Impeach him! Impeach him!

Jack E. Brush

The impeachment hysteria of the Democratic Party is nothing less than breathtaking. While still awaiting the Mueller Report, Rep. Adam Schiff and company are forging ahead on a further impeachment expedition. Meanwhile Rep. Al Green in his recent speech on the House floor called for the impeachment of President Trump on the grounds that the President is a bigot. I leave it to the legal experts to decide if bigotry really constitutes grounds for impeachment. In any case, charging Trump with bigotry sounds very odd in view of the fact that the Democrats are now fighting against bigotry within their own ranks. It is not likely, however, that the internal problems of the Democratic Party and its inability to condemn anti-Semitism unequivocally will ameliorate its attacks on the President. As the impeachment hysteria of the Democrats worsens, we can expect them to heighten their rhetoric accusing the President at every opportunity of racism, homophobia and xenophobia, as Rep. Green did in his speech.

To be sure, Rep. Green acknowledged the fact that unemployment among African-Americans is currently low and that the criminal justice reform spearheaded by the President has improved the situation of minorities. Nevertheless, Green launched near the end of his speech a full-fledged attack against the President accusing him of openly supporting the “the racists, the bigots, the xenophobes and homophobes” in our society. In reading this speech, it is striking that the only indisputable facts presented are those acknowledging the improved situation of minorities under the Trump administration. Otherwise, the speech is simply an emotional outburst of impeachment hysteria.

Let’s look at the actual facts. Regarding race, Trump has indeed lowered the unemployment rate of African-Americans and has supported a criminal justice reform that was long overdue. Rep. Green failed, however, to mention that the President met with a group of inner city pastors in the White House in order to discuss the rebuilding of urban centers such as Chicago and the empowering African-Americans to enter the business community. More recently, the President has hosted Black History Month, which was a further opportunity for discussion. In spite of these indisputable facts, Green insists that Trump is a racist. Where is the evidence?

Regarding xenophobia, I would like to remind Rep. Green and the other Democrats that President Trump offered a path to citizenship to approximately 1.8 million young undocumented immigrants as a part of a compromise package. Furthermore, his economic policies have resulted in a better job market and in better pay for Hispanics. A two percent increase in wages (2018) may seem insignificant to Speaker Pelosi, but to many Hispanics workers such an increase is very helpful.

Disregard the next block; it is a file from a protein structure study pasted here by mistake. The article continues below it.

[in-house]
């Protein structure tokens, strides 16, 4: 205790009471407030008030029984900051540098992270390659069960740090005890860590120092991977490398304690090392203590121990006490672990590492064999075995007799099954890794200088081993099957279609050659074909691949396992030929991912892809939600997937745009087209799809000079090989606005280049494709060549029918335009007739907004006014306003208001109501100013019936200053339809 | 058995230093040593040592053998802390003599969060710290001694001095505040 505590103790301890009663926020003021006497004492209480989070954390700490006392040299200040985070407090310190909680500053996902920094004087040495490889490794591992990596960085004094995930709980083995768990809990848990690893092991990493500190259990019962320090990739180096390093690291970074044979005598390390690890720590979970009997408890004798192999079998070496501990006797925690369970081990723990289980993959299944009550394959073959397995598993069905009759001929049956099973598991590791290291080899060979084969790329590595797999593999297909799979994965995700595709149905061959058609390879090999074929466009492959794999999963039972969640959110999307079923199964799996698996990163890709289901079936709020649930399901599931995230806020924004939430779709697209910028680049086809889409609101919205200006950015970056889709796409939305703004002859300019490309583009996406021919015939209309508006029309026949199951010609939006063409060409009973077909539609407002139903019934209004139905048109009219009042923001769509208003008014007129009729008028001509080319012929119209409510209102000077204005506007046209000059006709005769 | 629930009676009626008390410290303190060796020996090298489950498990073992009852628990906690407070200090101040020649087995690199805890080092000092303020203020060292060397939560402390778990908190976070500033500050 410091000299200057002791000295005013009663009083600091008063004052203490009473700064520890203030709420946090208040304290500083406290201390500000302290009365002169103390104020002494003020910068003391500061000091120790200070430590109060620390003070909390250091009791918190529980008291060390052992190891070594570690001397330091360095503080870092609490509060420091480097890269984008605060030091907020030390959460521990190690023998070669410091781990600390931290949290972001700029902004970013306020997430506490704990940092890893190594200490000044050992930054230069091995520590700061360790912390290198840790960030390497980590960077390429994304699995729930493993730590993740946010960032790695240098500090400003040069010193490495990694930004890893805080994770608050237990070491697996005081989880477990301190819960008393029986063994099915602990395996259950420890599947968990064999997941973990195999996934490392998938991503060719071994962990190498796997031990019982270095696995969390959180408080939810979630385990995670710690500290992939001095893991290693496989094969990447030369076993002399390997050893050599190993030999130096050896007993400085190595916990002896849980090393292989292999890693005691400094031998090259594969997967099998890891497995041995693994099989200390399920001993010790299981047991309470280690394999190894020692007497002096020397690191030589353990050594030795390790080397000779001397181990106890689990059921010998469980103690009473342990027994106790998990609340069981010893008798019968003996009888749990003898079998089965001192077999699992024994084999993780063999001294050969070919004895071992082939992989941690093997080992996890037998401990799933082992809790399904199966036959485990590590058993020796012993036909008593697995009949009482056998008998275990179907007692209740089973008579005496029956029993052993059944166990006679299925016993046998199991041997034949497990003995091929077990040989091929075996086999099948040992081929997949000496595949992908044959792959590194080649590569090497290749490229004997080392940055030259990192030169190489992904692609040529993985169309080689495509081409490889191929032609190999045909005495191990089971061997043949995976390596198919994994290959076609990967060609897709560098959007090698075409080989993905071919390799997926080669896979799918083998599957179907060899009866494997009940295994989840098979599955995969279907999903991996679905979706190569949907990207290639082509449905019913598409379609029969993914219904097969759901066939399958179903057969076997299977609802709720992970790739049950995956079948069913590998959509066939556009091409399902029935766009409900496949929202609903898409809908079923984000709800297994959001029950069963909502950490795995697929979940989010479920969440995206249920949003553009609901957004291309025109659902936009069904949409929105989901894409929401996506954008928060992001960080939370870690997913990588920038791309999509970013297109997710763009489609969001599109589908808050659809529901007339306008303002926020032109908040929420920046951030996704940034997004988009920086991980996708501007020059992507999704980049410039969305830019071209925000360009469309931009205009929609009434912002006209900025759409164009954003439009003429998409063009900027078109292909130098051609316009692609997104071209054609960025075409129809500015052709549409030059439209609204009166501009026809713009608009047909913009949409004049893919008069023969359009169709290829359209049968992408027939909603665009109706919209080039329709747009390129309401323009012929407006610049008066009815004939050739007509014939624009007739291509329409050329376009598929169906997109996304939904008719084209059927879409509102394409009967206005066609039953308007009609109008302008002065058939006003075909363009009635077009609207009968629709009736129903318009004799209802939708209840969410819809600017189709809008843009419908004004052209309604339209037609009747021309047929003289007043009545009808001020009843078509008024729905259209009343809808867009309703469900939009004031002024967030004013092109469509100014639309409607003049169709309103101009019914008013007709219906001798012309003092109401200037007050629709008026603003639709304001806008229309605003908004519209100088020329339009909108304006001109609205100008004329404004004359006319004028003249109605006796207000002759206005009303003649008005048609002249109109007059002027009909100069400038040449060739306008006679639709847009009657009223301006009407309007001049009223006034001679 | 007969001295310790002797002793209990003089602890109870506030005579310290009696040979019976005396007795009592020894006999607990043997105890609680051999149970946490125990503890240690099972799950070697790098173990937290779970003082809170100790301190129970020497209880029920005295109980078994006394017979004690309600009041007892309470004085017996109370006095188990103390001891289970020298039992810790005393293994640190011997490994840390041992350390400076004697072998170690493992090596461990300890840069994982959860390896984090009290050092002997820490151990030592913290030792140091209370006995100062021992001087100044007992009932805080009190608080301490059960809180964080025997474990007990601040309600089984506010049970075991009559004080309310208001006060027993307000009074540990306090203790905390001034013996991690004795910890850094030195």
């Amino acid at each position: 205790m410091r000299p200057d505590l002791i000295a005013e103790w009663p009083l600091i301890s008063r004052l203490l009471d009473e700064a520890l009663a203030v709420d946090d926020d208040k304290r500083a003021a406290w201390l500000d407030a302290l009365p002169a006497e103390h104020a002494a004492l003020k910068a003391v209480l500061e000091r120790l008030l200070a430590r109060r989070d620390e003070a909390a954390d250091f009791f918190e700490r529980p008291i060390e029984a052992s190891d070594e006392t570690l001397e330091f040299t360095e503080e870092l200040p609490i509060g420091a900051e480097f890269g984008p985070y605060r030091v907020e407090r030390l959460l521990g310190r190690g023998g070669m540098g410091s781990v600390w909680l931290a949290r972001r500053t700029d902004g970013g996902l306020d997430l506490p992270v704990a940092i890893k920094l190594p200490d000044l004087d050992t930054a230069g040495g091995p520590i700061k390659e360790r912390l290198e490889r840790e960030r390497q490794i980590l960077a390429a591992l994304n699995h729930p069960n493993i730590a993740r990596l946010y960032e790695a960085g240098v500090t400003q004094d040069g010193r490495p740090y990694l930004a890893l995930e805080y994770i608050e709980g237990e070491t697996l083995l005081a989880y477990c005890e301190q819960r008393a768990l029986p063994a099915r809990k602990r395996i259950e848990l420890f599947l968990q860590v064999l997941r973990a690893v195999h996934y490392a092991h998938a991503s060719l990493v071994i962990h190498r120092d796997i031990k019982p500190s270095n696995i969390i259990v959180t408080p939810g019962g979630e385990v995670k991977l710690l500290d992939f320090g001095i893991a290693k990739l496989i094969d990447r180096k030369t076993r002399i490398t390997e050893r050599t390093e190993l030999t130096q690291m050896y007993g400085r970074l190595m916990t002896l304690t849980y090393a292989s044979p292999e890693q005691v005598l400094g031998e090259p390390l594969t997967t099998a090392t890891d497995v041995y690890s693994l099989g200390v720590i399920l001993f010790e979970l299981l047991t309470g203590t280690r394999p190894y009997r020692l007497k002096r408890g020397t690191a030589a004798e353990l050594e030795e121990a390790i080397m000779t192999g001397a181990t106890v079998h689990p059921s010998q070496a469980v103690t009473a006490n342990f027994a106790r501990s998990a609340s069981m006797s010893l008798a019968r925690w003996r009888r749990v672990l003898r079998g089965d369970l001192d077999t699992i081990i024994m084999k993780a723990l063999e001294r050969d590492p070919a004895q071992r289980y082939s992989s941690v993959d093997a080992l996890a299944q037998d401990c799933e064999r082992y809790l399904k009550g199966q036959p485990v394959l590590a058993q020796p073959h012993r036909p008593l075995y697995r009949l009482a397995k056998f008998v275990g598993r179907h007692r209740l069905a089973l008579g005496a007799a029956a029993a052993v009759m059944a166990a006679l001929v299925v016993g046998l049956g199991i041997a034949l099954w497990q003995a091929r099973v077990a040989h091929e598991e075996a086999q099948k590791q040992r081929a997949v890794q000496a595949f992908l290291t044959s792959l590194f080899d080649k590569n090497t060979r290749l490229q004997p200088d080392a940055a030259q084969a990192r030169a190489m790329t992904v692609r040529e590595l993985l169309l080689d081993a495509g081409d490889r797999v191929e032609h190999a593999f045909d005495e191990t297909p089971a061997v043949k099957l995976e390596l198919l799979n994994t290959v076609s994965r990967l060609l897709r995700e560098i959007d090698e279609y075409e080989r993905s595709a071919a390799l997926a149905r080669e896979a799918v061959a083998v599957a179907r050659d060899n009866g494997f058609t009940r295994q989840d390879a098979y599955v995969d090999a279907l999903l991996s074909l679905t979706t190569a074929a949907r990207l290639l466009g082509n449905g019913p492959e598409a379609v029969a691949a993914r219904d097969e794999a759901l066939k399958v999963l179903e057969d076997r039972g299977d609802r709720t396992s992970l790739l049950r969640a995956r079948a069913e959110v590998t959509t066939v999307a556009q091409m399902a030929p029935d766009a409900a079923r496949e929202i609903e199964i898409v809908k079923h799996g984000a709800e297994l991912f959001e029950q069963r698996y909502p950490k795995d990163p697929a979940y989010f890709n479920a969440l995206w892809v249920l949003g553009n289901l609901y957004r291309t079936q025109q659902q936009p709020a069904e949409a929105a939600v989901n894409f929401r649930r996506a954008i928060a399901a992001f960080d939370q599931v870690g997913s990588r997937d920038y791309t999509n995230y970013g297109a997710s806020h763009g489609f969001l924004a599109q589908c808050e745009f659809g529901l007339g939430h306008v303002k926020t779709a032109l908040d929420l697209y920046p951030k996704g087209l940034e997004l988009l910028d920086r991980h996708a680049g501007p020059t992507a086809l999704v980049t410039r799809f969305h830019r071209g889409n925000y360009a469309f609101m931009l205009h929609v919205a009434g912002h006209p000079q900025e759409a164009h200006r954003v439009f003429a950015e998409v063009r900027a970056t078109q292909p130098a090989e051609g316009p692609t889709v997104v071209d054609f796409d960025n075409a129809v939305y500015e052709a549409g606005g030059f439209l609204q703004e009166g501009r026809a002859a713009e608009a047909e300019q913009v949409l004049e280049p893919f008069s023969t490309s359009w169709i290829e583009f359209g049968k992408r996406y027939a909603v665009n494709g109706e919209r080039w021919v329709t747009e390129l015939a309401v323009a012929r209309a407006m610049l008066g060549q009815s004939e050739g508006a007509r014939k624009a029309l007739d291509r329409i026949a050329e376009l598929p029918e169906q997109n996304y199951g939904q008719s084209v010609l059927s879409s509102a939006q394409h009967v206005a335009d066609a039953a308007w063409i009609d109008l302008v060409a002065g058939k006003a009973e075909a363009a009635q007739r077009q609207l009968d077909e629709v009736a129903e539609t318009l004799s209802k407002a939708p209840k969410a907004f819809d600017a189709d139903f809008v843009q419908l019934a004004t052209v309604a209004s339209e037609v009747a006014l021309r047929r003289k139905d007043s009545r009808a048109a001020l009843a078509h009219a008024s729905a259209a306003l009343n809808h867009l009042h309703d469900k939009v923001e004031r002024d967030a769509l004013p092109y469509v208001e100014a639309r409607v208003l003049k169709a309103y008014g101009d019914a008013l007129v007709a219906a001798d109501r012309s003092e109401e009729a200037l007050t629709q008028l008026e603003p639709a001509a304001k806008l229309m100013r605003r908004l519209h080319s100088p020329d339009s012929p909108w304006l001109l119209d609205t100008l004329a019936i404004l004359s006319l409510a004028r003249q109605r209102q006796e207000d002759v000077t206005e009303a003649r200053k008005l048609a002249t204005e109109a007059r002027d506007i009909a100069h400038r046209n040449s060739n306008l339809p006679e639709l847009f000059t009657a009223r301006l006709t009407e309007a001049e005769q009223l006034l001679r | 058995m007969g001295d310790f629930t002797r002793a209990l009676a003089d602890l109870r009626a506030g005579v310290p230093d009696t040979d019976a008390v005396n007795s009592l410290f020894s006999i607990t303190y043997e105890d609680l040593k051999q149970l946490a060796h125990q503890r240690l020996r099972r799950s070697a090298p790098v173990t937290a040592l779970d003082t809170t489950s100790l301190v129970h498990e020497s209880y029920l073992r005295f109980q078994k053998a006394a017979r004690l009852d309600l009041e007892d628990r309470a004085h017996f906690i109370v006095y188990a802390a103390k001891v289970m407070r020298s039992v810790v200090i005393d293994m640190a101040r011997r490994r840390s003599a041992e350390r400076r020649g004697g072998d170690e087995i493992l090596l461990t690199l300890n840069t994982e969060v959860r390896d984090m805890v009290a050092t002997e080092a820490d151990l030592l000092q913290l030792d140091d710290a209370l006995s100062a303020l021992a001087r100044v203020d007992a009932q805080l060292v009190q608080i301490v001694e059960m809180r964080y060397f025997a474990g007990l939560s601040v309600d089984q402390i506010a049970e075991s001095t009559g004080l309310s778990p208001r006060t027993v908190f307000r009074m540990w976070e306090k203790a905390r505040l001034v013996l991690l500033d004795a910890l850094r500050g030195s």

So where is the evidence that the President is xenophobic? Is the word “xenophobia” – which properly means “fear of strangers” – now being redefined to mean a “commitment to enforcing immigration laws”? For the sake of argument, let’s assume that the Democrats have indeed associated the word “xenophobia” with law enforcement on the southern border. Since Congress is responsible for legislation, it is incumbent upon the legislators to change the law, if they deem that it is unjust. So I don’t see the logic in accusing the President of xenophobia because he is enforcing the laws passed by Congress.

Lastly we come to the charge that the President is homophobic. Overlooking the fact that “homophobia” means the “fear of homosexuals”, not the “discrimination against homosexuals”, Rep. Green is obligated to present evidence in support of his claim. We know that Peter Thiel, an openly gay giant of Silicon Valley, supported the President in the last election. We also know that the President has recently condemned the execution of a homosexual man in Iran, and moreover we know that he has initiated a campaign to end the criminalization of homosexuality worldwide. So where is the evidence that he is homophobic?

One has the impression that the confused and disoriented Democratic Party is trying to disguise its ignorance and lack of vision behind a smoke screen of words like “xenophobic” and “homophobic.” I am not impressed with such an attempt, especially when they distort the proper meaning of the words. If the Democrats want to be respected again, they should recover from their impeachment hysteria and begin speaking like leaders with a foothold in reality and a vision of the future.    

Villager Jack E. Brush is a frequent contributor to